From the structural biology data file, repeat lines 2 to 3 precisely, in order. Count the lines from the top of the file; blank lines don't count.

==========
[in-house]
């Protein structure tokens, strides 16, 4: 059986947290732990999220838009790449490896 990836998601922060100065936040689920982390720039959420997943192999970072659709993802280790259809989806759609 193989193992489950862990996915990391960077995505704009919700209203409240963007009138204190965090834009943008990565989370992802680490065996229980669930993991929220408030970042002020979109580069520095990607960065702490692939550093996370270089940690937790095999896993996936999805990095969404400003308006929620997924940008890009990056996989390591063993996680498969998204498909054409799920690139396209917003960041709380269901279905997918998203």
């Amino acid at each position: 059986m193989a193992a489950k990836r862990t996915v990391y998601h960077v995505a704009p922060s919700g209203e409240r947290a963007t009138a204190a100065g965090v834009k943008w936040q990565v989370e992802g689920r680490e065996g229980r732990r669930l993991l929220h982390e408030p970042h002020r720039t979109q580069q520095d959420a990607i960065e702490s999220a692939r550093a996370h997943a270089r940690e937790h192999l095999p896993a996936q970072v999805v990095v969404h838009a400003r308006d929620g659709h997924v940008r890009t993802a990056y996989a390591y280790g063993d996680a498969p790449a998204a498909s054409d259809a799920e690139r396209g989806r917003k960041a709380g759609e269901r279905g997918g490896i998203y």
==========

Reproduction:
């Protein structure tokens, strides 16, 4: 059986947290732990999220838009790449490896 990836998601922060100065936040689920982390720039959420997943192999970072659709993802280790259809989806759609 193989193992489950862990996915990391960077995505704009919700209203409240963007009138204190965090834009943008990565989370992802680490065996229980669930993991929220408030970042002020979109580069520095990607960065702490692939550093996370270089940690937790095999896993996936999805990095969404400003308006929620997924940008890009990056996989390591063993996680498969998204498909054409799920690139396209917003960041709380269901279905997918998203």
């Amino acid at each position: 059986m193989a193992a489950k990836r862990t996915v990391y998601h960077v995505a704009p922060s919700g209203e409240r947290a963007t009138a204190a100065g965090v834009k943008w936040q990565v989370e992802g689920r680490e065996g229980r732990r669930l993991l929220h982390e408030p970042h002020r720039t979109q580069q520095d959420a990607i960065e702490s999220a692939r550093a996370h997943a270089r940690e937790h192999l095999p896993a996936q970072v999805v990095v969404h838009a400003r308006d929620g659709h997924v940008r890009t993802a990056y996989a390591y280790g063993d996680a498969p790449a998204a498909s054409d259809a799920e690139r396209g989806r917003k960041a709380g759609e269901r279905g997918g490896i998203y």